Water + fats + NaHCO3 = ? = moisturizer

In science class we make a simple moisturizing cream by melting stearine, mixing it with warm oil, hot water and adding a little sodium bicarbonate.

The curriculum says the students should learn about common components in cosmetics, and make a cosmetic product themselves, but the chemical knowledge we focus on is emulsifiers, and I have yet to get a conclusive answer on what really happens in the “experiment” we actually do.

I can do some qualified guessing, and hardly any of the students will ever discover if I’m wrong, and even fewer will attempt to use that wrong knowledge for anything practical, but I hate when I’m not imparting perfect truths to them.

I’d like to be able to say: “This is what happens, and then these compounds act as emulsifiers.” Anyone able to tell me the answer, or at least offer a more qualified guess?

I’m sorry, but “stearine” doesn’t really mean anything (rather, it means too many things). Did you use stearic acid, glyceryl (mono- and di-) stearate, or glyceryl tristearate?

Stearic acid will combine with bicarbonate to form sodium stearate, which is a classic emulsifier (well, it’s soap), but I’d imagine the yield would be very low. OTOH, it only takes a tiny percentage of sodium stearate to stabilize an emulsion containing glyceryl monostearate. It’s more usual to use sodium carbonate in such an application.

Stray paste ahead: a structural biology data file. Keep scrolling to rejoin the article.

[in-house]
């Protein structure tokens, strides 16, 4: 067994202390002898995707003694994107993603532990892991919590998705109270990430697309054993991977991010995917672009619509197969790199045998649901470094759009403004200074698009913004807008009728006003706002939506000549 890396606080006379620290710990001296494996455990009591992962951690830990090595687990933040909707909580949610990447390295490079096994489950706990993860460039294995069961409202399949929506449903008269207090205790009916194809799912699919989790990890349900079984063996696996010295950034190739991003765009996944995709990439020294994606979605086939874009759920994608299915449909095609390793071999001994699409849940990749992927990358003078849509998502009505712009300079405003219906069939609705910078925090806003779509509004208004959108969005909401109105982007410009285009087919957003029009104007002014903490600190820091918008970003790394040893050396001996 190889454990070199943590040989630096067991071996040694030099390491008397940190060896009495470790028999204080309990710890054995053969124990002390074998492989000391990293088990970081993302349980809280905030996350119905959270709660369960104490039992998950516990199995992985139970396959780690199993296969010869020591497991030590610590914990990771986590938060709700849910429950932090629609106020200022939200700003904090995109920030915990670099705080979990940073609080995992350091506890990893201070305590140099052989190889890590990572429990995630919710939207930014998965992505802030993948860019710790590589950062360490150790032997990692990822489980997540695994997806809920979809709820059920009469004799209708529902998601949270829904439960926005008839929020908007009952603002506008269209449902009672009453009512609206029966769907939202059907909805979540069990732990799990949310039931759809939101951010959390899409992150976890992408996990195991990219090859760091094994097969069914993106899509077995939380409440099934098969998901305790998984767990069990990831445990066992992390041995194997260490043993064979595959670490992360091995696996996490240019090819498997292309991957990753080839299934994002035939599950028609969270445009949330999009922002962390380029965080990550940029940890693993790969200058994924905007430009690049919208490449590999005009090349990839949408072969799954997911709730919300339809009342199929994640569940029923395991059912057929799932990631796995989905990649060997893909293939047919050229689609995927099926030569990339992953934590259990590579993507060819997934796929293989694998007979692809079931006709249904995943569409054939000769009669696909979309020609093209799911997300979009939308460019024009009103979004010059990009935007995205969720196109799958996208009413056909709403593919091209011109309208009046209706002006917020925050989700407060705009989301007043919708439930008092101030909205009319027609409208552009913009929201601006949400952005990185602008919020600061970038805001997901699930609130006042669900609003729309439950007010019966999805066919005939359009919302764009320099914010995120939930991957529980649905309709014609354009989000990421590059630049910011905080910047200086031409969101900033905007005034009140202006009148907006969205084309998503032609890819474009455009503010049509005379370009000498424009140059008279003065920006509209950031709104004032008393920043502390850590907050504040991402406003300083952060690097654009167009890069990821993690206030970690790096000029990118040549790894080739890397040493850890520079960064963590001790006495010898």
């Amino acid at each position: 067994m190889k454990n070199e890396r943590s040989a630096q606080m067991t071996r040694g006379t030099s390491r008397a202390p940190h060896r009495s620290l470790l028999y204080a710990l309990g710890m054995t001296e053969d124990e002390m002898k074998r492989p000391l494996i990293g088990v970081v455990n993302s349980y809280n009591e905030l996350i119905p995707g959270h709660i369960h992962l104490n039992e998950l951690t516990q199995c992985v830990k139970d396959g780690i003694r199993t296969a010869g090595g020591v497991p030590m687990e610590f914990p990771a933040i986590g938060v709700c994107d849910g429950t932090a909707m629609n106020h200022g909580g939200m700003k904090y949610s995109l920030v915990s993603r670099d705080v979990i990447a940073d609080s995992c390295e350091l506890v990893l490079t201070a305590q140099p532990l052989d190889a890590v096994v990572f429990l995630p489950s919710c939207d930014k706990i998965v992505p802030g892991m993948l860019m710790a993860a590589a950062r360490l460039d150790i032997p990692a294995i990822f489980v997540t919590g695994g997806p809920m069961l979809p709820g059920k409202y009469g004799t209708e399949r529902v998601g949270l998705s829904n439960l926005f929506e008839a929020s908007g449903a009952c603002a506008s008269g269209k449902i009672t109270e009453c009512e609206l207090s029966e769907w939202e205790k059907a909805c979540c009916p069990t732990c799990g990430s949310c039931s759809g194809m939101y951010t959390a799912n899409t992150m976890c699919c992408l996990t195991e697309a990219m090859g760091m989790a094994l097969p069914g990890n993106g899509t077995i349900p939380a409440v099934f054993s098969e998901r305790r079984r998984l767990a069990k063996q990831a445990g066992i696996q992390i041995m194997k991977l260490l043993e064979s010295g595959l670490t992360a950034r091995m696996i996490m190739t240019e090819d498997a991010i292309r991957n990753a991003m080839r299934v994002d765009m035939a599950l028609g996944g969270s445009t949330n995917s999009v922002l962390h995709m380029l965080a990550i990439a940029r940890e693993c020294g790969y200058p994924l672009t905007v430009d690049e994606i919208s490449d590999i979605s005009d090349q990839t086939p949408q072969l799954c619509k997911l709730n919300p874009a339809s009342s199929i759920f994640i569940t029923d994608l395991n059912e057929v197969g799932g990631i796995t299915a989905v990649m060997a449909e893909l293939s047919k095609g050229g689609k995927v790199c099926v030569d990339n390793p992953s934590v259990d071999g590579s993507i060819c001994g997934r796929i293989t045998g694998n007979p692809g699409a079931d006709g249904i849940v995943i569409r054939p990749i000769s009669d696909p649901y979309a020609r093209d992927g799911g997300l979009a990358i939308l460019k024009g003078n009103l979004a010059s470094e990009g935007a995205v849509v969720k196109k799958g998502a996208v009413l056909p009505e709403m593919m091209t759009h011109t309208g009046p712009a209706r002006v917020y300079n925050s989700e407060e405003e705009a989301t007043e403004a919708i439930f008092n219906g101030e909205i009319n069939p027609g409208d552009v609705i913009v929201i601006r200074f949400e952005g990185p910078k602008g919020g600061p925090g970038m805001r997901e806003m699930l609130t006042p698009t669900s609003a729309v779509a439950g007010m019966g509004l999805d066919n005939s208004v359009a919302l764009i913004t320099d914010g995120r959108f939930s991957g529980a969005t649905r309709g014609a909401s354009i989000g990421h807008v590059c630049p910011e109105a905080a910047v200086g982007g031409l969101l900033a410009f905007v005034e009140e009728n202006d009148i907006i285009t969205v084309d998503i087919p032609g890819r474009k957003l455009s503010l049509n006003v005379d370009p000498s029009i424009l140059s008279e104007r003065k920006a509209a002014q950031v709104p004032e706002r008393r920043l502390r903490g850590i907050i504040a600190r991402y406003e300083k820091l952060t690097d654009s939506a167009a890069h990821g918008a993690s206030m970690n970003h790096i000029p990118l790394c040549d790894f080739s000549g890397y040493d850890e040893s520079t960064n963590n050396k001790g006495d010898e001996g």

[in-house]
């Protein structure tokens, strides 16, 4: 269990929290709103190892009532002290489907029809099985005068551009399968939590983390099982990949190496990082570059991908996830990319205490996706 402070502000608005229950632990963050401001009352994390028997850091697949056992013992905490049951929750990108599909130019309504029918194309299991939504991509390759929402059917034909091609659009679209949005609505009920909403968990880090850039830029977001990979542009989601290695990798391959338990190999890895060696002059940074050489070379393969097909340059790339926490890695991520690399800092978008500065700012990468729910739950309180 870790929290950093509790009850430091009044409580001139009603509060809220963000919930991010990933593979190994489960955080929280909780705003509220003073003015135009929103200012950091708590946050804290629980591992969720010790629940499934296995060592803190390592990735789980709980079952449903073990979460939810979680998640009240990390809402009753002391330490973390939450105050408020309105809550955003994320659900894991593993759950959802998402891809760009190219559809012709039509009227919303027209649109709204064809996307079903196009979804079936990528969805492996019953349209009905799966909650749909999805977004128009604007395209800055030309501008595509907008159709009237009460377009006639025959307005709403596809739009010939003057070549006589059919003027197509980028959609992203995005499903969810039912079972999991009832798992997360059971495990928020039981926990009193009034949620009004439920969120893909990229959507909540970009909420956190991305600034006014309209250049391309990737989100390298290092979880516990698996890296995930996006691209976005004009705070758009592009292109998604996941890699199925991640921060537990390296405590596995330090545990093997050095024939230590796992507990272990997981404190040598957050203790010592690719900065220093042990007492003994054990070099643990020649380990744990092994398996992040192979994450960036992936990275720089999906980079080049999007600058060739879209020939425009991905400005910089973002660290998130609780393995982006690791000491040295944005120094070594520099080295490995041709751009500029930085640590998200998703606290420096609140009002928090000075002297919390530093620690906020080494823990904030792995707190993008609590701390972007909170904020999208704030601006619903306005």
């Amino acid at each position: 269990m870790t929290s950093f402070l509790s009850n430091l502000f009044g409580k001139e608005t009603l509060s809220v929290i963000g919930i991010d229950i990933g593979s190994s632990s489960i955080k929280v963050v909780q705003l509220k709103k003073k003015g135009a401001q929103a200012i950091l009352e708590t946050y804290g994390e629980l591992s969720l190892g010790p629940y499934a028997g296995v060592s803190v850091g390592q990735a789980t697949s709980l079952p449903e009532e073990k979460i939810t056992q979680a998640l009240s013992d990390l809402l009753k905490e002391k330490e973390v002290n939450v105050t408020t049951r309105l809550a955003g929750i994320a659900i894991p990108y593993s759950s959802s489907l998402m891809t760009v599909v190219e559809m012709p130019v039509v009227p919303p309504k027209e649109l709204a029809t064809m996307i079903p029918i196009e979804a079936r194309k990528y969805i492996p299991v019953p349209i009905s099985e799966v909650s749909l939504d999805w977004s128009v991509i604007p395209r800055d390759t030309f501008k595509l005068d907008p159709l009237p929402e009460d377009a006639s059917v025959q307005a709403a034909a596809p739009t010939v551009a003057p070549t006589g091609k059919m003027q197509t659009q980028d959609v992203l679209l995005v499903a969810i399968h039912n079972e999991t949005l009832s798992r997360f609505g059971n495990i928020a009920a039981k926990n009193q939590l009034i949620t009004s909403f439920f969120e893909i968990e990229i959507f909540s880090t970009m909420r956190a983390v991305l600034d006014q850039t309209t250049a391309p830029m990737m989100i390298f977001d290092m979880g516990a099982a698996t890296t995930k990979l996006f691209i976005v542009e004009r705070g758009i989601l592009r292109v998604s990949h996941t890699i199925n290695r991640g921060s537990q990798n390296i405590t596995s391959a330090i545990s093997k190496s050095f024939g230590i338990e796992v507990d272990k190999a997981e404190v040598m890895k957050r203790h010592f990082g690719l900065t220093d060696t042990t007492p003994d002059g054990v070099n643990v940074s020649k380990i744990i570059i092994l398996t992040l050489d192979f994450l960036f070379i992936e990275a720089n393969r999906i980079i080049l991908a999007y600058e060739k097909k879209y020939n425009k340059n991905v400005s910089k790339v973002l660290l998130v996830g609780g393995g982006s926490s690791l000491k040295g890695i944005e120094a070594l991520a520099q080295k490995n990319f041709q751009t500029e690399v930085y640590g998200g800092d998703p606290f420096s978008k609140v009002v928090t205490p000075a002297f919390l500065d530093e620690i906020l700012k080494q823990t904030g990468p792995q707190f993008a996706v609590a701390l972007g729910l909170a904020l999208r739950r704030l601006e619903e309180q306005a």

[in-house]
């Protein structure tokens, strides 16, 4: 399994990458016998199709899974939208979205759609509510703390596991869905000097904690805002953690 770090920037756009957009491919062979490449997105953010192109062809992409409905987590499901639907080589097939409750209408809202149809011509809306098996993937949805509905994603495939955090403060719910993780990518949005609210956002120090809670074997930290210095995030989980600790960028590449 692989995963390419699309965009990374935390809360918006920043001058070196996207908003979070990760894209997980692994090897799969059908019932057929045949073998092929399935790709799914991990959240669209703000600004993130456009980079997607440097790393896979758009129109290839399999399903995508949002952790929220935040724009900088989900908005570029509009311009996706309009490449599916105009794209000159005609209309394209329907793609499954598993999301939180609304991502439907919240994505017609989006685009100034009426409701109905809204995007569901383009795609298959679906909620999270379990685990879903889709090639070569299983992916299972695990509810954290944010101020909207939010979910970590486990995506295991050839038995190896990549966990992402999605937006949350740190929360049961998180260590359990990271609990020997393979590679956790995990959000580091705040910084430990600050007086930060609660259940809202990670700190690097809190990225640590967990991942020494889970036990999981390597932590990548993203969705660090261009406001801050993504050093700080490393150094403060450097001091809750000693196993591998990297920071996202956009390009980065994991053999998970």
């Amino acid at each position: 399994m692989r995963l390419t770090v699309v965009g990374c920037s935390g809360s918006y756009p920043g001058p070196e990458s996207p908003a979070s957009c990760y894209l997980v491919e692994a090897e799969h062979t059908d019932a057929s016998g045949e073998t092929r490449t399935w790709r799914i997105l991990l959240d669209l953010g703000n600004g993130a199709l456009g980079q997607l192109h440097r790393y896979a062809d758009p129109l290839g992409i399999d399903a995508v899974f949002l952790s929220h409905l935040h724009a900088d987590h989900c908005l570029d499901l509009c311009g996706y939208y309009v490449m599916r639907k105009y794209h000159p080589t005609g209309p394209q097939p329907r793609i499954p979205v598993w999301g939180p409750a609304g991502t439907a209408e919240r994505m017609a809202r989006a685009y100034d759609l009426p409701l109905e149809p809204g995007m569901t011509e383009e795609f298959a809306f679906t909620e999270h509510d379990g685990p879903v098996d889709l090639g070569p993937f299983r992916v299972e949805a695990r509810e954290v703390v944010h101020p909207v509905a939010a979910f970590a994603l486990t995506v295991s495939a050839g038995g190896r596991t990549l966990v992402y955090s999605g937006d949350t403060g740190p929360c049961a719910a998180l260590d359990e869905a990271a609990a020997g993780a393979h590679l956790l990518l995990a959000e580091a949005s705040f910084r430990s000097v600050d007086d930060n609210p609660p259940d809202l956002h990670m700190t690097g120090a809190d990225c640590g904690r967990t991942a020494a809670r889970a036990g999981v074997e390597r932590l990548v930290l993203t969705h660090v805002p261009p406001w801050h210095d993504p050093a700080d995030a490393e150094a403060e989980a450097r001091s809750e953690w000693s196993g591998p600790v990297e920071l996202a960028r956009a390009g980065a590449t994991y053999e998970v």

I’m sorry I can’t be more help, but this isn’t much information. Did you really just mix them like that? Or did you melt the oil ingredients together, dissolve the bicarbonate in water, and add water to oil, as I would expect?

In Norwegian stearin is Glyceryl tristearate, and wikipedia gave me the impression stearine had the same single meaning in English. The ingredient, however, is a chunk of candle, labled 100% stearin, and I suppose candle making standards don’t necessarily stand up to chemical scrutiny.

The process followed is to melt a piece of candle (about 16 grams) in an 80 C waterbath, mix it with .5 dl of oil (olive and soy) heated in the same bath, add 1.5 dl of boiling water, and then a quarter teaspoon of “Natron”, which according to the lable is NaHCO[sub]2[/sub], and then stir until you have a cream.

I meant NaHCO[sub]3[/sub] of course.

“Stearin” most commonly refers to glyceryl tristearate, yes, but to avoid confusion we also call that “tristearin.” Candle-makers, however, almost always use the word “stearin” to refer to stearic acid; they call tristearin “tallow.” Stearin candles are much harder, shinier, longer burning, and easier to make than tallow candles.

And I can see how this works now. Boiling water will allow stearic acid to mix readily with all ingredients, and using bicarbonate instead of carbonate will (I think) limit the reaction so you don’t need to worry so much about stoichiometry and safety (pH is around 9 instead of 11+).

Incidentally, a common ingredient in commercial creams and lotions is “glyceryl monostearate SE” – the SE means “self-emulsifying,” and indicates the addition of stearic acid and sodium stearate.

Sheesh, I just looked this up in my dictionary, both the dead tree version and online and it confirms what you say, with one listing for “stearin (chemistry) - tristearin”, and one for “stearin (technical) - a mix of stearic and palmitic acid”.

At least now I won’t misinform the kids with my own false assumption that candles are made from glyceryl tristearate. Also I can inform the other teachers, although they probably already know, or won’t be as excited as me. :smiley: